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Memories of Blue Moon Cafe

Food writer Becca Perl, aka The Adventurous Glutton, remembers her time in the 90s working at a Sheffield institution - Blue Moon Cafe.

Blue Moon old location Norfolk Row

Blue Moon Cafe at its former location at 22 Norfolk Row, now Marmadukes.

In the late 90s, I was a student in Sheffield (arty Hallam rather than the high-brow uni, obviously). I loved the industrial skyline as you approached the city and the hilly streets where I lived. The first time I went into my local shop, the shopkeeper called me “duck” with such warmth. We used to dance to Motown at The Beat Club, watch classic films at the Showroom, and eat roast dinners inside Yorkshire puddings as big as our heads at The Banner Cross.

One of my housemates, Bec, was instrumental in my food education. While all I cooked in my first few months of independence was toast, beans on toast or beans on pasta*, Bec was preparing Thai king prawns and inviting me to cheese and wine nights. It blew my mind - not to mention my tastebuds. She also got me a job at Blue Moon Cafe where she worked - a vegetarian and vegan cafe in the heart of the city. The current slew of post-milk generation vegans probably weren’t even born then. (*This belies my foodie upbringing, with both parents and my Grandma being formidable cooks. I just wasn’t interested in food…yet).

While I wasn’t overly happy about the early starts at the cafe (which were actually eye-wateringly early for a student on a Saturday), it seemed like a cool place. It had local art hanging on the walls, Bob Dylan coming through the speakers, the smell of onions frying in spices and an interesting, diverse clientele. It was close to the Crucible theatre, so it wasn’t uncommon to get well-known actors in for a veg burrito. And being the first place open in the morning, I’d always find it amusing to have this conversation with early-bird tradesmen:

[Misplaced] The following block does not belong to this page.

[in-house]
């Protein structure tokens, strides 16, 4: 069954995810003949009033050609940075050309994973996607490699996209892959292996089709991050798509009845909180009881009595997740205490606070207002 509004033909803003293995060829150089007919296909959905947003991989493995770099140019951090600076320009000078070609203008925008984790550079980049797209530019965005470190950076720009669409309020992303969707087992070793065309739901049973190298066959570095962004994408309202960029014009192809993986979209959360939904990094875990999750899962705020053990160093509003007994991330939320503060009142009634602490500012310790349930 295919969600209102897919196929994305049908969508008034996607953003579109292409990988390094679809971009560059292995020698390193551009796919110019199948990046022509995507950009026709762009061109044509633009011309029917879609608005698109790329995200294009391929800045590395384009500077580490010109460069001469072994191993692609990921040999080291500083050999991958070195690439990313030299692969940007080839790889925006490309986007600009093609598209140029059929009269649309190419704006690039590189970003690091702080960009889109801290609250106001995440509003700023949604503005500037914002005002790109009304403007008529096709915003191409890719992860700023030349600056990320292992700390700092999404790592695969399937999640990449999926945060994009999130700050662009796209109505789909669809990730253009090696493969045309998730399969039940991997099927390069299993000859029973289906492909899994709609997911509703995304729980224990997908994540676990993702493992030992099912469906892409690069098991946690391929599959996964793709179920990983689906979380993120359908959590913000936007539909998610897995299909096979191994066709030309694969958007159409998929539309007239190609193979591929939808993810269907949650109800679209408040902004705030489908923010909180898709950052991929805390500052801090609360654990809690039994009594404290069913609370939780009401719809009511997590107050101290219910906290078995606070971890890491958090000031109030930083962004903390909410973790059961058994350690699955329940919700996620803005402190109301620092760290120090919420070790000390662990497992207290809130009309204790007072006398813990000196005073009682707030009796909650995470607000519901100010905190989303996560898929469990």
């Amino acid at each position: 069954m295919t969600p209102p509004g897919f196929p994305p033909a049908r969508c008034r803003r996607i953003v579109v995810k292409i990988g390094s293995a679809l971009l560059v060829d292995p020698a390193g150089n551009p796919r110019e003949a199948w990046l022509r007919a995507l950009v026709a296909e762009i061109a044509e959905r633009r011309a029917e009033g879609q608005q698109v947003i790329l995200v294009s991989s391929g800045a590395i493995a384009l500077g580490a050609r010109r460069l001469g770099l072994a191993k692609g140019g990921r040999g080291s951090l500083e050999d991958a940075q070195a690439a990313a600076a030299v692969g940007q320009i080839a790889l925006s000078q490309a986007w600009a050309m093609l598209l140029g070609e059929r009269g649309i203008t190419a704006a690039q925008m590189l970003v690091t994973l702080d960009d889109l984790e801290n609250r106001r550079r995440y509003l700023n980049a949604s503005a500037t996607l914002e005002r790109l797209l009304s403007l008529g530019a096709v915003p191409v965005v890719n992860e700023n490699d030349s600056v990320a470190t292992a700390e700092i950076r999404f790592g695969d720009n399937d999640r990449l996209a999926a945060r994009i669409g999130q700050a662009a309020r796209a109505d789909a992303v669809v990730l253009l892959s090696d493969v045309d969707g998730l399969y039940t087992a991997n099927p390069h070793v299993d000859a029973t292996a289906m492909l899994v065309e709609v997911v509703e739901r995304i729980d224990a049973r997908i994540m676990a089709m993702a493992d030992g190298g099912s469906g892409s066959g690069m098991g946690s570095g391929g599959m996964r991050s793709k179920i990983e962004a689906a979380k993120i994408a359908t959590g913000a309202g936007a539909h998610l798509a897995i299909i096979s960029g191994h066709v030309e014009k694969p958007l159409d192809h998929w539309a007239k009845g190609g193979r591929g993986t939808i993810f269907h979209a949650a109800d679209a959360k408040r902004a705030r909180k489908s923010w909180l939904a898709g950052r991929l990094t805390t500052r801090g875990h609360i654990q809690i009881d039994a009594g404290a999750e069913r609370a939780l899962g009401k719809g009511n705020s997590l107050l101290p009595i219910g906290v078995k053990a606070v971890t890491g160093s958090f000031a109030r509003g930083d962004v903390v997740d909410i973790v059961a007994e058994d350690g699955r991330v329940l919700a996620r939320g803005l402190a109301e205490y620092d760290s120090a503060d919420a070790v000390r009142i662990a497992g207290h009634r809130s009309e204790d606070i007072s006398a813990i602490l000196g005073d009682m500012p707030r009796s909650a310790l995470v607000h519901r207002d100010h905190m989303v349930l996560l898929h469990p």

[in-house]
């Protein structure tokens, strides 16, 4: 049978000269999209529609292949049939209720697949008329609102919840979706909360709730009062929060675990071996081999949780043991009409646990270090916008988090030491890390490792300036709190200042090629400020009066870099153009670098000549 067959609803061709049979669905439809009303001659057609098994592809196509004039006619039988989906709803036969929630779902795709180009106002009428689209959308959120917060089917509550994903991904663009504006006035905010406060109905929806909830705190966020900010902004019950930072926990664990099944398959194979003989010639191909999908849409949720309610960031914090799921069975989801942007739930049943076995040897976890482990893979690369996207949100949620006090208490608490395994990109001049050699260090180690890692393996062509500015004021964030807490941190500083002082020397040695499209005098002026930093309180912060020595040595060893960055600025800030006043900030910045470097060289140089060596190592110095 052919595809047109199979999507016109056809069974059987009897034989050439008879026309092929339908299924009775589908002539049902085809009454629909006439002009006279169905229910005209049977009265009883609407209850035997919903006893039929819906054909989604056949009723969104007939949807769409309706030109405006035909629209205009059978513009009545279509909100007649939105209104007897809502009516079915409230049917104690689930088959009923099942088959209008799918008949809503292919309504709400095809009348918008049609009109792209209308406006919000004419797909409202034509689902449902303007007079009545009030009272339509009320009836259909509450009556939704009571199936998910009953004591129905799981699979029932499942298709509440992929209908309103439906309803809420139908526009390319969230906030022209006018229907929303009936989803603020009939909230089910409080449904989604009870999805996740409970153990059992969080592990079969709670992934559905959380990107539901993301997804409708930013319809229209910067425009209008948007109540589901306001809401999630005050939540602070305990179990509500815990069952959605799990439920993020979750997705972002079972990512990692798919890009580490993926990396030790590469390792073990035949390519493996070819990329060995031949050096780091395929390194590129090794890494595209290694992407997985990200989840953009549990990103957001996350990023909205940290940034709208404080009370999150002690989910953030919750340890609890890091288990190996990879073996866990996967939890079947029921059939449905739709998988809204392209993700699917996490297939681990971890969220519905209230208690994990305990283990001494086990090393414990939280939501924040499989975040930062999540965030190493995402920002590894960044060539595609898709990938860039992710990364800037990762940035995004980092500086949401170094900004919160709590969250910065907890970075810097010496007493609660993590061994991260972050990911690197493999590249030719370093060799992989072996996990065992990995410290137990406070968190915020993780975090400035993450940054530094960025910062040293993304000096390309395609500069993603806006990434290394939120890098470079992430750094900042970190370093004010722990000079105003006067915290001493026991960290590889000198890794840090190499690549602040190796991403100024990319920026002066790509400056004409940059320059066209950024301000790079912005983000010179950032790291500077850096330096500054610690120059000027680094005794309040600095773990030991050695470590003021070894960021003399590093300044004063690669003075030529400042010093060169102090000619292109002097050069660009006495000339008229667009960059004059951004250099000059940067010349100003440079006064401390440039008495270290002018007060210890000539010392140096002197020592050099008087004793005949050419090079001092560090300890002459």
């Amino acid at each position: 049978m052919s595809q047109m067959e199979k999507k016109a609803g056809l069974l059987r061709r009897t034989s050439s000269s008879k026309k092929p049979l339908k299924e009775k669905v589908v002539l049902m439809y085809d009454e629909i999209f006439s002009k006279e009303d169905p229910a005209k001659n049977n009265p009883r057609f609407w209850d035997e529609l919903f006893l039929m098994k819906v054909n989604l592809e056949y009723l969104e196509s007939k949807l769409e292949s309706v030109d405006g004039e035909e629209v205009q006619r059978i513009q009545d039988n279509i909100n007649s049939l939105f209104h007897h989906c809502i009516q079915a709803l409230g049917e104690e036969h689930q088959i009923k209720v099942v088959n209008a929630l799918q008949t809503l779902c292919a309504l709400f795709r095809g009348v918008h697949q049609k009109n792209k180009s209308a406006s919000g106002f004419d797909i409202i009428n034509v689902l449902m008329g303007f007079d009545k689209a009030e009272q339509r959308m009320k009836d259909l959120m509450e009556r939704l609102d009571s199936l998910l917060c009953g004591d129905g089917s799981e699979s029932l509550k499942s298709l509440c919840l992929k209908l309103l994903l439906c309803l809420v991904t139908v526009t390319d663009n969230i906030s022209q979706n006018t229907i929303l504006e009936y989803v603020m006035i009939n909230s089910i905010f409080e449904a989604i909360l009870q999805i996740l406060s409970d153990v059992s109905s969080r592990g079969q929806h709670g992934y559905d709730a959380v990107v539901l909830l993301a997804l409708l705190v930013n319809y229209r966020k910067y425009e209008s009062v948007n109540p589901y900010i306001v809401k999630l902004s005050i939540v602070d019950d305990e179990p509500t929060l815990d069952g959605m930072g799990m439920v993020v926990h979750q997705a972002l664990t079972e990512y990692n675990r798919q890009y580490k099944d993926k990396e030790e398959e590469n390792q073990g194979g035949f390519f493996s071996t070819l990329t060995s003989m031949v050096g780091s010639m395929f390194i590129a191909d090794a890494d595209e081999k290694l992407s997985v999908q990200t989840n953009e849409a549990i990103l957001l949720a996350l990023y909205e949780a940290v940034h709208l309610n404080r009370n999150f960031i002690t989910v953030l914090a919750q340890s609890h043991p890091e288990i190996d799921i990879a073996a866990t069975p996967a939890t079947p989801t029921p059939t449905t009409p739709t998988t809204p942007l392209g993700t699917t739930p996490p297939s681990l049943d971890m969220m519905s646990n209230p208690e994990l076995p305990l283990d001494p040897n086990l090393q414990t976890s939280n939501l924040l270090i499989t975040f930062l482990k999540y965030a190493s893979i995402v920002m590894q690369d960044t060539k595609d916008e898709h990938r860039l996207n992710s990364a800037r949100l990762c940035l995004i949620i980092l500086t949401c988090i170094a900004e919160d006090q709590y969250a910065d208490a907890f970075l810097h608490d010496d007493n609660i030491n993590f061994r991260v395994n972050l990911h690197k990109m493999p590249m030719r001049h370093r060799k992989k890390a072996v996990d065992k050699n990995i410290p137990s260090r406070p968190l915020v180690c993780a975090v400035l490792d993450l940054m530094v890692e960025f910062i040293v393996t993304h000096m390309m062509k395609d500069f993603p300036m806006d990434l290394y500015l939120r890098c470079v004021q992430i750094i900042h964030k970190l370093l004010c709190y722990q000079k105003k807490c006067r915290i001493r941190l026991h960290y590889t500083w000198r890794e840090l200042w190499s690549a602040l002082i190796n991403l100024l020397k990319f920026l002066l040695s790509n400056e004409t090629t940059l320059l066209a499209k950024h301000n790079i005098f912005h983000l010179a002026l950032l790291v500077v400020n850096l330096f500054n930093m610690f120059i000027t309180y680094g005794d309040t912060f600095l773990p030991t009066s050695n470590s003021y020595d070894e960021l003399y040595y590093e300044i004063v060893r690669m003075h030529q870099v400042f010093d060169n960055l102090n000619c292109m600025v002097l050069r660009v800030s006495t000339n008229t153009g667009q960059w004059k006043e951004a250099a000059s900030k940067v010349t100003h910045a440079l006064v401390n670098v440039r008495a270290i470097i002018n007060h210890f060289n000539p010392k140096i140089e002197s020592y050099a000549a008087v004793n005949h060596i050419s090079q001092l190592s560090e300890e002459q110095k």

Me and Bec

Me and Bec together in 2009. We can’t find any uni photos because we are so old, they are pre-digital photography. It’s probably for the best.

“Bacon sandwich please love.”

“Sorry, we don’t do bacon. We’re a vegetarian cafe.”

“Oh ok. I’ll have a sausage sandwich then.”

“Nope, sorry. We’re a vegetarian cafe.”

Etc, etc, until they’d leave, thoroughly confused.

I don’t even know how to begin writing about Bill, one of the owners who I’m still in contact with some 20 years later. He was so kind and patient with young, naive, opinionated idiots like me. There was always a good amount of political and cultural chat taking place, and we’d laugh at my Mickey Mouse degree. He made all the daily from-scratch cooking seem so effortless, and would happily encourage me to get stuck in, even if he had to rescue it every time. We’d start the day by baking bread, quiche and cakes, and making soup and loads of salads. I was vegetarian myself, but had never heard of tabbouleh or Homity pie.

I think one of the only non-student employees was Diane, a frighteningly competent local lady. She too was ever so patient with me and was always up for a laugh.

I was very well-fed in that job. We’d usually have a slice of fresh warm bread in the morning, slathered in butter. Lunch was plentiful, and taught me the delights of having a little bit of this and a little bit of that, a heavenly mezze of flavours and textures. There was often a cheeky slice of cake in the afternoon. And then, at the end of the day, we’d take home what couldn’t be saved. I remember leaving work one Saturday with an enormous tub of soup in each hand, money in my pocket, thinking life was pretty good!

Blue moon cafe current

Blue Moon Cafe in its current location on St James Street, opposite Sheffield Cathedral.

I’m pleased to say that Blue Moon Cafe is still there, although it has since moved to the edge of Cathedral Square, into an iconic building with a beautiful lantern roof. And they now offer an outside catering service for meetings, weddings and parties (you know, when meetings, weddings and parties still existed). When I took my husband to Sheffield on a Homity pie pilgrimage some years back (and yes, it was as amazing as I’d remembered), Bill and Diane were still working behind the counter, looking much as they did some 20 years ago.

For all my growth and learning during those three years in Sheffield, I don’t credit my studies (although as Bill reminded me when reading this, my creative writing dissertation tutor was incredible and essentially saved my degree). I credit my involvement with the Student Community Action group, and my time as joint coordinator of the Jigsaw Project, a befriending scheme for people with autism. I credit Harriet, the incredible autistic girl I took out every week in term-time for the best part of three years. And I credit Bec and The Blue Moon Cafe for waking me up to the wonders of food.

I’m so excited that Bill has allowed me to publish his recipe for Homity pie. I know what I’ll be making for tea.

Learn more

Blue Moon Cafe are raising £5,000 for roof repairs and a new boiler.

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